Gateway to the Classics: The World's Story: England by Eva March Tappan
The World's Story: England by  Eva March Tappan

From Edward VI to the Death of Mary

Historical Note

ACCORDING to the will of Henry VIII, his son Edward was to succeed to the throne, and after him Edward's half-sisters, first Mary, then Elizabeth. Edward (1547-1553) died at the age of sixteen. Before his death he had been persuaded by the Protector, the Duke of Northumberland, that he had as good a right to bequeath the crown as his father had had, and that, in order to continue the Protestant power in the land, he ought to leave it to Lady Jane Grey, great-granddaughter of Henry VII, who was a Protestant and who had married the Protector's son. This Edward did. The result was that for twelve days Lady Jane Grey was queen. Then Mary got possession of her father's throne, and not only Northumberland, but also Lady Jane and her husband, were executed.

Mary, the daughter of Catherine of Aragon, was a Catholic, and when she came to the throne, the laws against the power of the Pope in England were repealed, and those for the burning of people whose religious belief differed from that of the sovereign were revived. The whole land was eager that Mary should marry, and especially that she should choose an Englishman for her husband; but she had set her heart upon her cousin, Philip of Spain. She was determined to marry him, and this she did.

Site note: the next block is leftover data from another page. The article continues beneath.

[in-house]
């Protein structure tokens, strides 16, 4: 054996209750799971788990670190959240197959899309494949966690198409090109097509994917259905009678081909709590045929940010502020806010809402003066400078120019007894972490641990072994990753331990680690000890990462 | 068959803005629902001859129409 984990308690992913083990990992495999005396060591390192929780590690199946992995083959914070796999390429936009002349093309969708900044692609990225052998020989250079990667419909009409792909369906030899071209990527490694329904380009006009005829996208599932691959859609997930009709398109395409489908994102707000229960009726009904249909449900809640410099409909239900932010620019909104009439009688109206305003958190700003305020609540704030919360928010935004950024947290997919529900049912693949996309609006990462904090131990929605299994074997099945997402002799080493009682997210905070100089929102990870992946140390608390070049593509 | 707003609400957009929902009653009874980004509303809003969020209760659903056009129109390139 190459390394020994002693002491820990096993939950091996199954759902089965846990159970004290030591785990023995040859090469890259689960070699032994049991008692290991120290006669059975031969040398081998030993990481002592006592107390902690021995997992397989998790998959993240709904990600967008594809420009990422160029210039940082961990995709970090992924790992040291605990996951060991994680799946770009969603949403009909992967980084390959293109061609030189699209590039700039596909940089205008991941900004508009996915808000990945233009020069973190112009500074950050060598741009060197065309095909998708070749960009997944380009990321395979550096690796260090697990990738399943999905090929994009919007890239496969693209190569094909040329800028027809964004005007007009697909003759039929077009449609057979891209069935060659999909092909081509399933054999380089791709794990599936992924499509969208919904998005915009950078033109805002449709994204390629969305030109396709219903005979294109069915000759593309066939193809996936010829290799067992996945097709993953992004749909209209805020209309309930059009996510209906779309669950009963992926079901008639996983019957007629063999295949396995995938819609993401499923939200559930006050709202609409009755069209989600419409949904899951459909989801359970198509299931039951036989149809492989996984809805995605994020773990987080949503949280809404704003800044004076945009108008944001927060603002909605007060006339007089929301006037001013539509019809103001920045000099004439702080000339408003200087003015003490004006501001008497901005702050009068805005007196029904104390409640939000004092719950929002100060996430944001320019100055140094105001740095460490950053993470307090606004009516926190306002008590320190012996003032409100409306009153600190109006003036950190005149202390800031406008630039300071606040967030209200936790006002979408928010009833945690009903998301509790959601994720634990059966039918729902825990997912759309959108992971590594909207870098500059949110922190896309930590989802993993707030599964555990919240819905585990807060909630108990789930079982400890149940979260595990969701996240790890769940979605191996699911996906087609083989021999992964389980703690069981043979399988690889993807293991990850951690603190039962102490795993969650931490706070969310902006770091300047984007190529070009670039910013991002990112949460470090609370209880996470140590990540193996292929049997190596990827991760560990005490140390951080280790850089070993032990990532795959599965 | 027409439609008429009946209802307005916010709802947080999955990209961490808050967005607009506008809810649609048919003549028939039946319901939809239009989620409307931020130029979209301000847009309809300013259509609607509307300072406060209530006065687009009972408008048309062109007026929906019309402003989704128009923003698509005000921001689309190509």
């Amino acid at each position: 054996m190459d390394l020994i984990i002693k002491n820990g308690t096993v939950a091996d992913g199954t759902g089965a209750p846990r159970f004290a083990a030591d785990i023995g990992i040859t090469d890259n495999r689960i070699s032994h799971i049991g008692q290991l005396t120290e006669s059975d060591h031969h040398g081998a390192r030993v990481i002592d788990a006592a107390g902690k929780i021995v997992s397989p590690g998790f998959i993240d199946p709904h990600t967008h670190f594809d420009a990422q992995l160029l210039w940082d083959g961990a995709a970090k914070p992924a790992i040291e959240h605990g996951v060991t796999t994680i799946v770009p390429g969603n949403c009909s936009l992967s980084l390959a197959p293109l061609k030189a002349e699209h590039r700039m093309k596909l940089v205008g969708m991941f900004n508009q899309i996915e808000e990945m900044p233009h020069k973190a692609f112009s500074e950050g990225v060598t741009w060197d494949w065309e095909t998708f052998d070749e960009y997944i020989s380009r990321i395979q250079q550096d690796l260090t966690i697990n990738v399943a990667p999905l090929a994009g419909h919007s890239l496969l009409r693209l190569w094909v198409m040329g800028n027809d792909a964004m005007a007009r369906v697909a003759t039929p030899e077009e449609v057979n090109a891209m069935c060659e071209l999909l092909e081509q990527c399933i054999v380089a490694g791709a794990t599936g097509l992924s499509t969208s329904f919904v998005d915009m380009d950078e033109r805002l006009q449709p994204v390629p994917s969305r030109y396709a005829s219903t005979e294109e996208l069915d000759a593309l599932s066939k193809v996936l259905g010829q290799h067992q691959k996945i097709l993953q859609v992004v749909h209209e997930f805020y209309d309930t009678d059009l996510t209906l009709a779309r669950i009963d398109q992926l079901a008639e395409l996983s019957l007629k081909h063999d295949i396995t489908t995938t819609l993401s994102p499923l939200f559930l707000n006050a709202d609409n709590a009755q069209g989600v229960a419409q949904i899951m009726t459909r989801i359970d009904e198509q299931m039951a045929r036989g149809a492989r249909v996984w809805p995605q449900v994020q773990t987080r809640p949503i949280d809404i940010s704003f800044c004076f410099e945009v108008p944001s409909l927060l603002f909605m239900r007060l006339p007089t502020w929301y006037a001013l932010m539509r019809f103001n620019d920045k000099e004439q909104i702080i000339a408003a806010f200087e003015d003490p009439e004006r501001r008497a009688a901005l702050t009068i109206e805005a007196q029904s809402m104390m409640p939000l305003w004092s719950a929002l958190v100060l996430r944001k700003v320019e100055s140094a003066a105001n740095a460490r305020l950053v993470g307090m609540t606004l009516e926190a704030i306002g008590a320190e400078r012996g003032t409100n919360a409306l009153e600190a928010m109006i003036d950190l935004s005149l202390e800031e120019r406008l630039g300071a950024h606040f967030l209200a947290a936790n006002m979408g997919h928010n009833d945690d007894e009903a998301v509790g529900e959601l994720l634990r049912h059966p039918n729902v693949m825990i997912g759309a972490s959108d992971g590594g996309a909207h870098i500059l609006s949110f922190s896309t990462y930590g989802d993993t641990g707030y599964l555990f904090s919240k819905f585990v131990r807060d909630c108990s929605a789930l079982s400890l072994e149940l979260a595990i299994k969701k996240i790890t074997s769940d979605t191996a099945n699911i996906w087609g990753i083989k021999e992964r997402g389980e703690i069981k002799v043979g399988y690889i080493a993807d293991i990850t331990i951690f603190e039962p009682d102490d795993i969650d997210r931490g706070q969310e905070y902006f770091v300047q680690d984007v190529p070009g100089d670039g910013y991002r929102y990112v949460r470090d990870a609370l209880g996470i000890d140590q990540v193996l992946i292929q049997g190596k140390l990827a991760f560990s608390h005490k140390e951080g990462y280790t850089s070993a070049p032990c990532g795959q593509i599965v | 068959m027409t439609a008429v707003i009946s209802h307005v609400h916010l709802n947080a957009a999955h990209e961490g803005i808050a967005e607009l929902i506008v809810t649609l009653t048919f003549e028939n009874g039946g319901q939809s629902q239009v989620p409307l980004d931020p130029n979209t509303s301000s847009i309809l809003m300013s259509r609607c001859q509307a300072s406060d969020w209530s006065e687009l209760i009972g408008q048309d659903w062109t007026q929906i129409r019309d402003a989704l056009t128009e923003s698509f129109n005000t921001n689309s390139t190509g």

To please Philip, Mary took part in a war between Spain and France. In this war she lost Calais, the one possession which England still held in France. "When I die," declared the queen, " 'Calais' will be found written on my heart." Her reign ended in 1558, and Elizabeth, daughter of Anne Boleyn, ascended the throne.

 Table of Contents  |  Index  |  Home  | Previous: The Appeal of Anne Askew  |  Next: The Execution of the "Twelve-Days' Queen"
Copyright (c) 2005 - 2023   Yesterday's Classics, LLC. All Rights Reserved.